Mayo Clinic’s First Face Transplant: The Patient

“There are no words to express just how grateful I am for this gift,” says Andy Sandness, the recipient of Mayo Clinic’s first-ever face transplant. This video profiles Mr. Sandness’ decade long journey – from a “devastating” injury to being selected as Mayo’s first patient to undergo this life-transforming procedure.

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Steam Treatment for Benign Prostatic Hyperplasia: Mayo Clinic Radio

Dr. Tobias Kohler, a urologist at Mayo Clinic, explains a promising new treatment for benign prostatic hyperplasia, or BPH. This interview originally aired on Feb. 24, 2018.

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Telomerase Targeting Drug Demonstrates Benefit in Myelofibrosis Treatment

Imetelstat, a novel drug that targets telomerase, has demonstrated potential value in treating patients with myelofibrosis, according to the results of a study published today in the New England Journal of Medicine.

“We observed that Imetelstat was active and induced morphologic and molecular remissions in some patients with myelofibrosis,” says Ayalew Tefferi, M.D., a hematologist at Mayo Clinic and lead author of the study. “We also observed that Imtelstat demonstrated selective anti-clonal activity, inhibiting the growth of cancer cells, which we had not previously documented with other drugs.”

Myelofibrosis is a chronic myeloid cancer in which bone marrow cells that produce blood cells develop and function abnormally. The result is the formation of scar tissue in the bone marrow (fibrosis), severe anemia that often requires transfusion, weakness, fatigue, and an enlarged spleen and liver. Patients with myelofibrosis harbor one of several genetic mutations in their blood stem cells, including JAK2, MPL, CALR, ASXL1 and spliceosome pathway mutations.3317325_0009[1]”Typically, myelofibrosis is characterized by marrow scarring, and, although patients may derive symptomatic relief from other treatments, such as ruxolitinib, they usually do not revert back to normal bone marrow,” Dr. Tefferi says. “Some patients treated with Imetelstat have reverted back to normal bone marrow.” Imetelstat works by inhibiting telomerase activity in tumor cells, which leads to cell death.

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Miracles in Iowa – Mayo Clinic

It took the 911 dispatcher a moment to realize the brother and sister injured in the accident were not in the same car … they had crashed into each other. One was leaving the farm and the other was coming home. Their mom says their survival was nothing short of a miracle.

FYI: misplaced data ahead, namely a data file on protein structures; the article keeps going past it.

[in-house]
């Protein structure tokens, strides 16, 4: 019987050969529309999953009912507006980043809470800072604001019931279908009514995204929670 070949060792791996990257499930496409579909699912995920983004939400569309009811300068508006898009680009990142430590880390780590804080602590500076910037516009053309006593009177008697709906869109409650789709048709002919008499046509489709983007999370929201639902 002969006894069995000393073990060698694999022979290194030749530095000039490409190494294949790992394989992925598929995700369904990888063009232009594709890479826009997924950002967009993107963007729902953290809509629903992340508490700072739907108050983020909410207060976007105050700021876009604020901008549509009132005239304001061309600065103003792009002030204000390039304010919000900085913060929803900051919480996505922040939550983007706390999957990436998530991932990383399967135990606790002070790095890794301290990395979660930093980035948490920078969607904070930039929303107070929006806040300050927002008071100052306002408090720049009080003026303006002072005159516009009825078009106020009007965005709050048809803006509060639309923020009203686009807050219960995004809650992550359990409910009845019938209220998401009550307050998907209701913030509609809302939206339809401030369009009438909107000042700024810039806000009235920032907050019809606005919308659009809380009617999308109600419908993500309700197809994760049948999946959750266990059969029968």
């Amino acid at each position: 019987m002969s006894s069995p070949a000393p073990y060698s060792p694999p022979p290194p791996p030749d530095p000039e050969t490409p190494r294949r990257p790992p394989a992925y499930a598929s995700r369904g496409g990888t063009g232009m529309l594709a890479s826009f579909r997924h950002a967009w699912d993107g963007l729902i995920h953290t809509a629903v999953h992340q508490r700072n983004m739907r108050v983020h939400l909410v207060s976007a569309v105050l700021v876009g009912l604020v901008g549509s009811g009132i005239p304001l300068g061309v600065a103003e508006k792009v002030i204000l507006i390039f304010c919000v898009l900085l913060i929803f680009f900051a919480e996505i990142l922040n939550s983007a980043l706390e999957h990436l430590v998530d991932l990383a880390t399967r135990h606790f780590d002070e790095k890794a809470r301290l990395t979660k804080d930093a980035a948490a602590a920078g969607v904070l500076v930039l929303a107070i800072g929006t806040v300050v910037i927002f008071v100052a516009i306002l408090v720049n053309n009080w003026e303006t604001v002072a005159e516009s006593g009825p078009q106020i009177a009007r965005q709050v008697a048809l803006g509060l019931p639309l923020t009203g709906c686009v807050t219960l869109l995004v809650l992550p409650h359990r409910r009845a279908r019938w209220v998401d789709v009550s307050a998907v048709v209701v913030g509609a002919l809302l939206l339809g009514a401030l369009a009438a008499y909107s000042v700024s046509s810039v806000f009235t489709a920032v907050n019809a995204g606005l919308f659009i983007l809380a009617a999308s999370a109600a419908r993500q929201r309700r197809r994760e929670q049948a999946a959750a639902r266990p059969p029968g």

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Adipose-derived stem cell treatment for osteoarthritic knees

Jay Smith, M.D., vice chair of Physical Medicine and Rehabilitation at Mayo Clinic describes a clinical trial to evaluate the safety and efficacy of adipose-derived mesenchymal stromal cell injections as a treatment for patients with osteoarthritic knees.

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Mayo Clinic’s First Face Transplant: The Surgery

In the three years leading up to Mayo Clinic’s first face transplant procedure, dozens of medical specialists rehearsed the full transplant operation more than 30 times. Here is a detailed look at how they achieved a remarkable transformation with a very complex surgery.

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What is Fecal Microbiota Transplantation (FMT)?

Mayo Clinic’s Robert Orenstein, D.O., and John K. DiBaise, M.D., explain and demonstrate the FMT procedures and techniques.

To request an appointment, visit http://www.mayoclinic.org/diseases-conditions/c-difficile/diagnosis-treatment/request-appointment/ptc-20202448?mc_id=us&utm_source=youtube&utm_medium=sm&utm_content=video&utm_campaign=mayoclinic&geo=national&placementsite=enterprise&cauid=100504

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Study Shows Food Restriction Prevents and Reverses Polycystic Kidney Disease in Mice

Researchers at Mayo Clinic have found that a mild to moderate reduction in calories effectively prevents and reverses polycystic kidney disease (PKD) in mice. The results appear online today in the Journal of the American Society of Nephrology.

“Currently, there is no FDA-approved treatment, and the only thing that can be done is dialysis or renal transplantation,” explains Eduardo Chini, M.D., Ph.D., anesthesiologist and researcher for Mayo Clinic’s Robert and Arlene Kogod Center on Aging and lead author of the study. “We have found that a very simple measure, like decreasing the amount of calories that are taken in, even by only 10 percent, can very significantly decrease the burden of this disease.”

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Dr. Sletten Discussing Central Sensitization Syndrome (CSS)

Mayo Clinic’s Christopher Sletten, Ph.D., ABPP discussing Central Sensitization Syndrome, which is the prevailing theory of the cause of chronic pain & other chronic symptoms. A patient and/or provider understanding of this process can lead to seeking appropriate treatments including the Pain Rehab Center (PRC) at Mayo Clinic’s Florida campus.

Learn more about the PRC program in Florida: http://mayocl.in/prcfl

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